Summer Set 2015: Review
Photos and Review By: Ryan Blair
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Festival: Summer Set Music Festival
Date: August 14th, 15th, and 16th
Location: Somerset, Wisconsin
Music: EDM, Hip-Hop, Jam Bands
Price: 3 Day Pass: Up to $250/ 1 Day: Up to $100/ After parties: Up to $40
This years Summer Set Music Festival is the fourth year in Somerset, Wisconsin. The 2015 festival included over 75 artists spanning many different genres including Hip-Hop (G-Eazy and Action Bronson), EDM (Bassnectar, Big Gigantic, Deadmau5, Brillz) , and Jam bands (Earphunk, Boombox). This years festival offered five different stages that all had their own unique musical experiences and qualities. Summer Set offered more than music with a giant swing, a Ferris wheel, craft tents/vendors, performers, and art to keep the 40,000 festival goers entertained throughout the weekend. While the overall Summer Set experience is enjoyable and unique, there are areas that could use improvement and one big lingering question about the storm evacuation that should have never happened at this years festival
The festival grounds are definitely the area that leaves the most for improvement at Summer Set; the over-watchful eye of security, dog searches, lack of direction, and general lack of charisma from festival staff left me less than satisfied with my staff interactions.
Lack of Direction:
Finding the festival grounds wasn’t so difficult, finding out where to go or what to do once I got there was. Parking wasn’t terribly hard to find and the first day we opted to go with the festival provided parking lot for the sake of convenience. Parking was $20 a day which was inconvenient but expected. The staff then proceeded to pack us as close as possible to all the other cars around me. I understand that they want to be efficient as possible but this was a giant lot that only filled 4 rows by the end of the day. Our cars were packed so tight that we needed to work together with our neighbors just to create enough room to wiggle our cars free when we were ready to leave. My frustration was only amplified when I passed the parking lot attendants who were just sitting around and avoiding confrontation.
The confusion on where to go started as soon we left our car. There were no clear signs for how to leave the parking lot, or where the box office was, or how to get to the festival entrance. We spent a lot of time walking in the wrong direction throughout the weekend just trying to find our way around. There are several roads surrounding the festival that lead to the campgrounds and parking lots but none of the roads label where they lead so festival attendees are forced to resort to trial and error.
When we did finally find the festival entrance we were greeted with another surprise, the most intense security team I’ve ever seen at a festival. I’ve heard rumors about Summer Set being intense with security, it has even earned the nickname “Summer Setup”. Most festivals tend to hire a volunteer staff to handle the security but Summer Set went the extra step and hired an outside security force.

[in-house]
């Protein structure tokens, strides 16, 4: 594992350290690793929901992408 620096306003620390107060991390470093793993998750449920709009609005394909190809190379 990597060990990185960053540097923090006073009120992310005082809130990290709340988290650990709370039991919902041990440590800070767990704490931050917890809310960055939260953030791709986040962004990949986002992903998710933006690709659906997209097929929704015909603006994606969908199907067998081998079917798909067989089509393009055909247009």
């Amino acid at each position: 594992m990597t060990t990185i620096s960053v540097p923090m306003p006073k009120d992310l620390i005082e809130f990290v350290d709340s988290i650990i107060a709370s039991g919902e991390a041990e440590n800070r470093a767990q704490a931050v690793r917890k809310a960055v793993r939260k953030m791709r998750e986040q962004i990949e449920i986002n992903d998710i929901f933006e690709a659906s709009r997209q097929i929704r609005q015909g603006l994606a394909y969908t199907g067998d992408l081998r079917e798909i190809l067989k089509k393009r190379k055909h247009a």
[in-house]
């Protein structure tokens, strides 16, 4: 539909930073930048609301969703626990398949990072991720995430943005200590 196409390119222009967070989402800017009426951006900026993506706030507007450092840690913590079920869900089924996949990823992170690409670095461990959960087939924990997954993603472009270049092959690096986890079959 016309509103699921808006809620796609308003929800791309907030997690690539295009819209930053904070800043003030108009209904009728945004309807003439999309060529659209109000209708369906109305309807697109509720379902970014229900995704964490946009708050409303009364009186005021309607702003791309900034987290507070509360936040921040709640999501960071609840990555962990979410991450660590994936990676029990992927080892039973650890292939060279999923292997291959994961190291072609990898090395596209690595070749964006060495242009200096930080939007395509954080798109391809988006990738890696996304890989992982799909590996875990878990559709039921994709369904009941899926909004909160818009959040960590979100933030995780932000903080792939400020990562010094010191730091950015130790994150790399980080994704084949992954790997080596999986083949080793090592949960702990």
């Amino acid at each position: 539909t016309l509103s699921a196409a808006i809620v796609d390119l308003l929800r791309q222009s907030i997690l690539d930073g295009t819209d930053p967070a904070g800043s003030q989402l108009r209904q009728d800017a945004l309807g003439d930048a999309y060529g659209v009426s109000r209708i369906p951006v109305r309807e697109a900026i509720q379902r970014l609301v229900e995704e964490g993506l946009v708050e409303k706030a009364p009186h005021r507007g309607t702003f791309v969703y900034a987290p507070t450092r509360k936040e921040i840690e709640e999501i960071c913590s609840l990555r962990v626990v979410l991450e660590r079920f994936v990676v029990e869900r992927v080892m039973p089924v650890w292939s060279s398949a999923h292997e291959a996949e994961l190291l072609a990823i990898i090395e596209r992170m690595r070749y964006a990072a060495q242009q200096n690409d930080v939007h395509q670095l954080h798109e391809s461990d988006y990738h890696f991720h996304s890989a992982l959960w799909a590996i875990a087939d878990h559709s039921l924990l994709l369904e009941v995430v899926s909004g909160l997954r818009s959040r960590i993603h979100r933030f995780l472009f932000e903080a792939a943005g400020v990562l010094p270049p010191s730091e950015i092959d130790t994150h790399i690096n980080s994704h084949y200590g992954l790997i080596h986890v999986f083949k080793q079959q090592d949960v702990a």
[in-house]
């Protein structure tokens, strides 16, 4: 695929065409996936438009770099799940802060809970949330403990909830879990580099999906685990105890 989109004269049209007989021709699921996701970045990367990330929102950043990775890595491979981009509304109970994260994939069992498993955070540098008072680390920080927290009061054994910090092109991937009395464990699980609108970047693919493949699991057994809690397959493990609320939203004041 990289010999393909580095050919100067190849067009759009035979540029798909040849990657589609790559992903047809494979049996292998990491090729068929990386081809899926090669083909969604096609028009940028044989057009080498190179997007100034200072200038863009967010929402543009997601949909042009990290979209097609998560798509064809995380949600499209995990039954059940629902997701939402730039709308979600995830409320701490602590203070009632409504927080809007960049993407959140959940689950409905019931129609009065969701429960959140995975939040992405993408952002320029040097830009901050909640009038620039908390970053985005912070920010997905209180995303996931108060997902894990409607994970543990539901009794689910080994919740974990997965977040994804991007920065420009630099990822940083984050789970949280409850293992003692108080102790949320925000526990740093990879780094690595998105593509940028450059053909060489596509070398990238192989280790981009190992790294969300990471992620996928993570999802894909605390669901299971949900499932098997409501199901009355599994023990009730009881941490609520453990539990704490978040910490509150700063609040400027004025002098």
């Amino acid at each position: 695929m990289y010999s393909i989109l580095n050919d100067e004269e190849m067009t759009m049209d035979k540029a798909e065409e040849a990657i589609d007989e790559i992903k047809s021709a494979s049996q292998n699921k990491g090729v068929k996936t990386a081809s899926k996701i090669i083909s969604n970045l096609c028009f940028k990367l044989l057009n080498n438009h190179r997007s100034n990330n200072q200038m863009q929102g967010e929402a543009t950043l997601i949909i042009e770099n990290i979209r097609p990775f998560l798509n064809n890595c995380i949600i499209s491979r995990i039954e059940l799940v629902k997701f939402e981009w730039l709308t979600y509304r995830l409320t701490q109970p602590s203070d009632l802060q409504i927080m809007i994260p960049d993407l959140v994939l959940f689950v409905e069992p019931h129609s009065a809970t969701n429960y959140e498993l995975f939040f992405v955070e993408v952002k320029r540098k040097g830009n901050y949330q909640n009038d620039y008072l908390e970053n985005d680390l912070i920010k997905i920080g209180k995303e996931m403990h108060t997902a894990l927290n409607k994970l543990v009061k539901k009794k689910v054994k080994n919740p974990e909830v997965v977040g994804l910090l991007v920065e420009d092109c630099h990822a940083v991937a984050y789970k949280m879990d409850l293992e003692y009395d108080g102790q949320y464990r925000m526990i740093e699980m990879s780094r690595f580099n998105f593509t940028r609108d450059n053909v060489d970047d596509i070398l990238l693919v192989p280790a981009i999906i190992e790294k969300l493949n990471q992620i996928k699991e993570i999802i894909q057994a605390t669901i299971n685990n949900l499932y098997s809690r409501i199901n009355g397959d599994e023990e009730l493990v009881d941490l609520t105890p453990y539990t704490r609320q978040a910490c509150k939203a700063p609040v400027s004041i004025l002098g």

They patrolled the lines leading into the entrance of the festival with drug sniffing dogs that weaved in and out between festival patrons. The canines would sniff pockets and shoes along the way and whenever they would find a hit, the dog would sit down next to the person in question to indicate that they found something. The officers then proceeded to pull the suspect out of line to question them and search their belongings. The officers were actually pretty casual about the confrontations, as they would hold conversations throughout the process and even joked with the suspects about their poor hiding locations. After the officers confiscated any illegal substances they would allow the person to get back into line and enjoy their festival experience, drug-free of course.
The security presence didn’t stop at the front gates though, as there were also officers located inside the festival. They were generally scattered around the hill tops of the stages watching over the crowd. I couldn’t help but feel like I was at a high school dance all over again with teachers surrounding the dance floor ready to jump in, in-case any unethical activity begins to take place. The security inside the festival was actually quite casual though, I don’t think I saw them confront anybody the whole weekend. There were a few scattered occasions when I saw them walking through the outskirts of the crowds, but they generally just kept to themselves.
My group and I chose to camp off-site at Apple Family Campgrounds located just up the road from the music festival. This was an extremely positive experience. We were able to set up a comfortable campsite with lots of room to spread out. We weren’t packed tightly against our neighbors and we had the freedom to camp next to our cars and drive into town for supplies. The Apple Family Campgrounds also offered bathrooms with showers, two pools, lots of activities, and a river that hundreds of campers socialized in during the afternoon. It was a leisurely experience that I don’t think we would have had at the Summer Set camp grounds and it was one of my favorite parts of the festival. The campsite was about a 30 minute walk from the festival if you take the long way, but it could be cut down to 10 minutes if you’re willing to sneak through the knee high river.